The problems of black poverty, unemployment, and lack of economic opportunity identified after World War II have become chronic for a large portion of the region's non-white population. Of course, this situation is by no means unique to the Bay Area. But the area's experience is unusual in that the beginnings of its large black population are so directly tied to the short-term boom in a single industry. As long as the wartime shipyards operated at or near capacity, blacks had access to well-paying jobs. In the midst of the national emergency and regional labor shortage, they even won the legal principle of equal membership in exclusive craft unions. But the precipitous decline of the shipyards after the war was an economic disaster from which the region's black population has never


fully recovered. Even the protests, civil rights legislation, and anti-poverty measures of the 1960s did not produce economic opportunity comparable to World War II.

Nathan I. Huggins is correct when he says that wartime migration created the Bay Area's first black bourgeoisie, for only with the migration was there enough population to support black lawyers, doctors, teachers, and entrepreneurs. But Douglas Daniels makes the equally important point that the war also created the region's first black proletariat.[54] During the 1940s, these workers won battles that established important legal principles, but they have yet to win an equitable share of the region's wealth and power.

Further Reading

Archibald, Katherine. Wartime Shipyard: A Study in Social Disunity . 1947.

Broussard, Albert. Black San Francisco: The Struggle for Racial Equality in the West, 1900-1954 . 1993.

Crouchett, Lawrence, Lonnie G. Bunch III, and Martha Kendall Winnacker, eds. Visions Toward Tomorrow: The History of the East Bay Afro-American Community, 1852-1977 . 1989.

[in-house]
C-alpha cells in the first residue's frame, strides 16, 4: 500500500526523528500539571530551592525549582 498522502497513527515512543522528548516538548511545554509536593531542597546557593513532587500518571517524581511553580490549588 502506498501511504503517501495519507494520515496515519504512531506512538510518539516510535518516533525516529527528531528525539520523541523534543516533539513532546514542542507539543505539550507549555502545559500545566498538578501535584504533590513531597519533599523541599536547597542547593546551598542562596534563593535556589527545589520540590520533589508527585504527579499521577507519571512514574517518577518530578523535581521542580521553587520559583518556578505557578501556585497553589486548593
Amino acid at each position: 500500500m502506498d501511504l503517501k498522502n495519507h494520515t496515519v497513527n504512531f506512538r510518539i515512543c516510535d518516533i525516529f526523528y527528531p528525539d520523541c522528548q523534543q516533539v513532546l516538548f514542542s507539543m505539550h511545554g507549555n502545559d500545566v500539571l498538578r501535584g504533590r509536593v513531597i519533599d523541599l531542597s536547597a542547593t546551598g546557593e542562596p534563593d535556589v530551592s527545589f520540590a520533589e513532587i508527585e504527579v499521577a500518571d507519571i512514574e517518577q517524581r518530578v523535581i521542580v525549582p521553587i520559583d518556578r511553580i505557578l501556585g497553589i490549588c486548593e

Daniels, Douglas Henry. Pioneer Urbanites: A Social and Cultural History of Black San Francisco . Chapter 10. 1980.

de Graaf, Lawrence. Negro Migration to Los Angeles, 1930-1950 . 1974.

France, Edward E. Some Aspects of the Migration of the Negro to the San Francisco Bay Area Since 1940 . 1974.

Harris, William H. "Federal Intervention in Union Discrimination: FEPC and West


Coast Shipyards During World War II." Labor History 22 (Summer 1981): 325-347.

Johnson, Charles. The Negro Worker in San Francisco . 1944.

Johnson, Marilynn S. The Second Gold Rush: Oakland and the East Bay in World War II . 1993.

———. "Wartime Shipyards: The Transformation of Labor in San Francisco's East Bay." In American Labor in the Era of World War II , edited by Sally M. Miller and Daniel Cornford. 1995.

Lemke-Santangelo, Gretchen. "African American Migrant Women in the San Francisco Bay Area." In American Labor in the Era of World War II , edited by Sally M. Miller and Daniel Cornford. 1995.

McBroome, Dee. "Catalyst for Change: Wartime Housing and African Americans in California's East Bay." In American Labor in the Era of World War II , edited by Sally M. Miller and Daniel Cornford. 1995.

———. Parallel Communities: African Americans in California's East Bay, 1850-1963 . 1993.

Moore, Shirley Ann. To Place Our Deeds: The African-American Community in Richmond, California, 1910-1963 . Forthcoming.

Smith, Alonzo, and Quintard Taylor. "Racial Discrimination in the Workplace: A Study of Two West Coast Cities During the 1940s." Journal of Ethnic Studies 8 (1981): 34-54.

Trotter, Joe William. "African-American Workers: New Directions in U.S. Labor Historiography." Labor History 35 (Fall 1994): 495-523.

Wollenberg, Charles. Marinship at War: Shipbuilding and Social Change in Wartime Sausalito . 1990.